MCQ on HYPOGLYCEMIA: Clinical Presentation and Biochemical Diagnosis

A 54- year old female was brought to the Emergency Department with complaints of sweating, palpitations, and dizziness. Her random blood glucose is 25 mg/dl. After the infusion of glucose, the symptoms were relieved. Upon clinical chemistry analysis, her plasma insulin level was higher with a low level of C-peptide.
What is the diagnosis for this patient?

Provisional Diagnosis: Hypoglycemia, due to hyperinsulinemia

Answer and Explanation:
First, the case presentation suggests that the female subject may have been suffering from hypoglycemia based on a classical feature of Whipple Triad which includes
a) the decreased blood glucose level below normal reference level ( 60-110 mg/dL), 
b) the subject is also presented with classical symptoms of hypoglycemia such as sweating, palpitation, and dizziness.
c) the symptoms were immediately relieved with the infusion of glucose.

Second, the blood chemistry analysis revealed the insulin level in the subject was higher. The higher blood insulin level is responsible for decreased blood glucose. Insulin is a 51 amino-acid peptide hormone produced by islet beta cells of the pancreas and has a critical role in maintaining normal blood glucose levels (60-110 mg/dL). 
In healthy individuals, the rise in postprandial blood glucose (spike of blood glucose after a meal) results in an increased flux of glucose into islet beta cells of the pancreas. The islet beta-cell expresses GLUT2 glucose transporter have high Vmax and high Km that enable efficient transport of glucose into beta cells when the blood glucose level rise above its normal physiological level.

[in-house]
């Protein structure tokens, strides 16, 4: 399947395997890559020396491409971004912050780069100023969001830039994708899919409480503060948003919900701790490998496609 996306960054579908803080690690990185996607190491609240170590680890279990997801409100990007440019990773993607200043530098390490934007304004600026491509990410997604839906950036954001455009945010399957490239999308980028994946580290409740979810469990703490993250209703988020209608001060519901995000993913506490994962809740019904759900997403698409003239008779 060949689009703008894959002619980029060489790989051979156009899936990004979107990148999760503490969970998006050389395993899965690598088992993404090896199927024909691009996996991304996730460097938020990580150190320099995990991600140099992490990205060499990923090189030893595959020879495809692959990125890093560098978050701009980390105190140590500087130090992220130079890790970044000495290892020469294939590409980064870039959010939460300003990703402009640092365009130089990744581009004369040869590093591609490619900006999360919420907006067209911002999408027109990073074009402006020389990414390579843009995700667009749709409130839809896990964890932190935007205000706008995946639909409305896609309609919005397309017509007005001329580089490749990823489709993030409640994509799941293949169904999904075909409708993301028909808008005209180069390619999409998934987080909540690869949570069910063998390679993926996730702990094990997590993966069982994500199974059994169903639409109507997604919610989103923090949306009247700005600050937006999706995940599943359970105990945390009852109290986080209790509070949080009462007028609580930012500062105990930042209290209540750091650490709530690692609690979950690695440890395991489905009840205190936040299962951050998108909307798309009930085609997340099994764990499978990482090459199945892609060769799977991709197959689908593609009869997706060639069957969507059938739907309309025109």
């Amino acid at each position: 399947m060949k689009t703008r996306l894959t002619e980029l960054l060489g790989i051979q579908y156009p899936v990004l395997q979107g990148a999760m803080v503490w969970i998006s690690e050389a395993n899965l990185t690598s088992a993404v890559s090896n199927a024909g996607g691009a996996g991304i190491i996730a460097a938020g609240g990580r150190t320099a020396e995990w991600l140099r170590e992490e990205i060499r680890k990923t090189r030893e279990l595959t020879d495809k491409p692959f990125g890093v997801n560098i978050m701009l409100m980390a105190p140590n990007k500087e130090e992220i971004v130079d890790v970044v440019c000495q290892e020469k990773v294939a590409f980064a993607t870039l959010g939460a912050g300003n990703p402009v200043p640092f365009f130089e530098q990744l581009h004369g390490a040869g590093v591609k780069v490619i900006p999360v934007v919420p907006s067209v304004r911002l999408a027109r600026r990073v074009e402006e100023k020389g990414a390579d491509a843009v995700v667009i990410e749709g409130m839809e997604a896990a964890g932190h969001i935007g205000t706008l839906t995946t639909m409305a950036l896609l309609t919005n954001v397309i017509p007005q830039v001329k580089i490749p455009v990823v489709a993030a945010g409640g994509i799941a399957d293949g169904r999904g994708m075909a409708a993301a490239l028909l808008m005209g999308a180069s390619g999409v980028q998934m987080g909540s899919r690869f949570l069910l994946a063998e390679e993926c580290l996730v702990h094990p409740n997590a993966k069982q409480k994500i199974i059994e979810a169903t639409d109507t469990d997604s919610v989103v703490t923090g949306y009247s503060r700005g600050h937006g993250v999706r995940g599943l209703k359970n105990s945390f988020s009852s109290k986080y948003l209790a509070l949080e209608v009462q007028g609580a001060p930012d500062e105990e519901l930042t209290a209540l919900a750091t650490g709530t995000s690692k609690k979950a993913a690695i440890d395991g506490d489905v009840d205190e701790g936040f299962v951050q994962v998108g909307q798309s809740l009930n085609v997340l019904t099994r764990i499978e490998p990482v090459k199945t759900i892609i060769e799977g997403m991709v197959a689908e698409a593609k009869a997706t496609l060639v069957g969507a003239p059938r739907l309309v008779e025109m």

The intracellular glucose is now rapidly phosphorylated to form glucose-6-phosphate by an enzyme glucokinase and subsequently, enters the glycolytic pathway to generate ATP. In response to the high ATP/ADP ratio, the ATP-sensitive potassium channel is closed, resulting in depolarization and influx of calcium into cells, resulting in a release of insulin granules into the blood. The insulin binds to the insulin receptor multiple target tissues including the liver and muscles. 
Insulin decreases blood glucose level up-regulating glucose intake, glycogen synthesis, and conversion into triglycerides and storage. Insulin also downregulates glycogen breakdown, gluconeogenesis, and the release of glucose into the blood. When insulin level is higher than normal physiological level, the equilibrium shift towards increased storage and decrease utilizing of glucose resulting in hypoglycemia.

Figure 1: Mechanism of Insulin Release

Figure 2: Structure of Insulin consisting of two chains connected by disulfide bonds. C-peptide is cleaved during post-translation modification resulting in an equimolar concentration of insulin and C-peptide in insulin-secreting granules of beta cells. The A chain and B chain consist of 21 and 30 amino acids respectively.

Finally, hypoglycemia is the effect of hyperinsulinemia and insulinemia may be associated with tumors associated with hyper-insulin secretion or exogenous infusion of insulin in cases of insulin-requiring diabetes. The measurement of C-peptide enables the differentiation of endogenous or infused insulin. C-peptide is a C-terminal part of proinsulin that is cleaved off during post-translational modification and maturation of active insulin. 
C-peptide is present in an equimolar concentration in the insulin granules and they are co-secreted with insulin from the beta cell of the pancreas. The C-peptide has a longer half-life than insulin and therefore it is a sensitive biomarker to monitor the function of the beta cell of the pancreas. The disproportionate levels of insulin and C-peptide suggest that the most likely cause of hypoglycemia is associated with an insulin overdose. In the case of a tumor of the beta cell, a proportionate increase in insulin and C-peptide is anticipated.